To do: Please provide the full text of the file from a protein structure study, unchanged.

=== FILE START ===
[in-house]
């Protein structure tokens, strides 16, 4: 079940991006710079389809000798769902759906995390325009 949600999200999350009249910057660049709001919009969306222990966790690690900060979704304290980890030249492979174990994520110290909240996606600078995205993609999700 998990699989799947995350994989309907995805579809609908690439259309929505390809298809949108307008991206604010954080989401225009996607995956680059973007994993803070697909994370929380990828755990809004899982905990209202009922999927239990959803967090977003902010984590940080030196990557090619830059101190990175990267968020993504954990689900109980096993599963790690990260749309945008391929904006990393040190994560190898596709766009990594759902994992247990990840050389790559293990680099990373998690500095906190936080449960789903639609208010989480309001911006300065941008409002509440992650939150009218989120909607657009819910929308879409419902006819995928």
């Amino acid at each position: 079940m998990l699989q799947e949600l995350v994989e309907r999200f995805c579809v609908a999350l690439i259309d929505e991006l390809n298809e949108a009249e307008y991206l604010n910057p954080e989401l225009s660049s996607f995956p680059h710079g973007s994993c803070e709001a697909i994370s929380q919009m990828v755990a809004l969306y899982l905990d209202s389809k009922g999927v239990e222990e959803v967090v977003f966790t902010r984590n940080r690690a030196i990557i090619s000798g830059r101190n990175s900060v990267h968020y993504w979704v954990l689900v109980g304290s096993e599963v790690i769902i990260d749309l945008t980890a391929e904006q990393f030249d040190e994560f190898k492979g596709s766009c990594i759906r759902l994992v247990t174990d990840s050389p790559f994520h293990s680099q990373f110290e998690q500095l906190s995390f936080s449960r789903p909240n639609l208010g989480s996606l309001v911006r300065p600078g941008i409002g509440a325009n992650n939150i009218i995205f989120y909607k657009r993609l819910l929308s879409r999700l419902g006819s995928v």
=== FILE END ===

[in-house]
């Protein structure tokens, strides 16, 4: 079940991006710079389809000798769902759906995390325009 949600999200999350009249910057660049709001919009969306222990966790690690900060979704304290980890030249492979174990994520110290909240996606600078995205993609999700 998990699989799947995350994989309907995805579809609908690439259309929505390809298809949108307008991206604010954080989401225009996607995956680059973007994993803070697909994370929380990828755990809004899982905990209202009922999927239990959803967090977003902010984590940080030196990557090619830059101190990175990267968020993504954990689900109980096993599963790690990260749309945008391929904006990393040190994560190898596709766009990594759902994992247990990840050389790559293990680099990373998690500095906190936080449960789903639609208010989480309001911006300065941008409002509440992650939150009218989120909607657009819910929308879409419902006819995928």
């Amino acid at each position: 079940m998990l699989q799947e949600l995350v994989e309907r999200f995805c579809v609908a999350l690439i259309d929505e991006l390809n298809e949108a009249e307008y991206l604010n910057p954080e989401l225009s660049s996607f995956p680059h710079g973007s994993c803070e709001a697909i994370s929380q919009m990828v755990a809004l969306y899982l905990d209202s389809k009922g999927v239990e222990e959803v967090v977003f966790t902010r984590n940080r690690a030196i990557i090619s000798g830059r101190n990175s900060v990267h968020y993504w979704v954990l689900v109980g304290s096993e599963v790690i769902i990260d749309l945008t980890a391929e904006q990393f030249d040190e994560f190898k492979g596709s766009c990594i759906r759902l994992v247990t174990d990840s050389p790559f994520h293990s680099q990373f110290e998690q500095l906190s995390f936080s449960r789903p909240n639609l208010g989480s996606l309001v911006r300065p600078g941008i409002g509440a325009n992650n939150i009218i995205f989120y909607k657009r993609l819910l929308s879409r999700l419902g006819s995928v």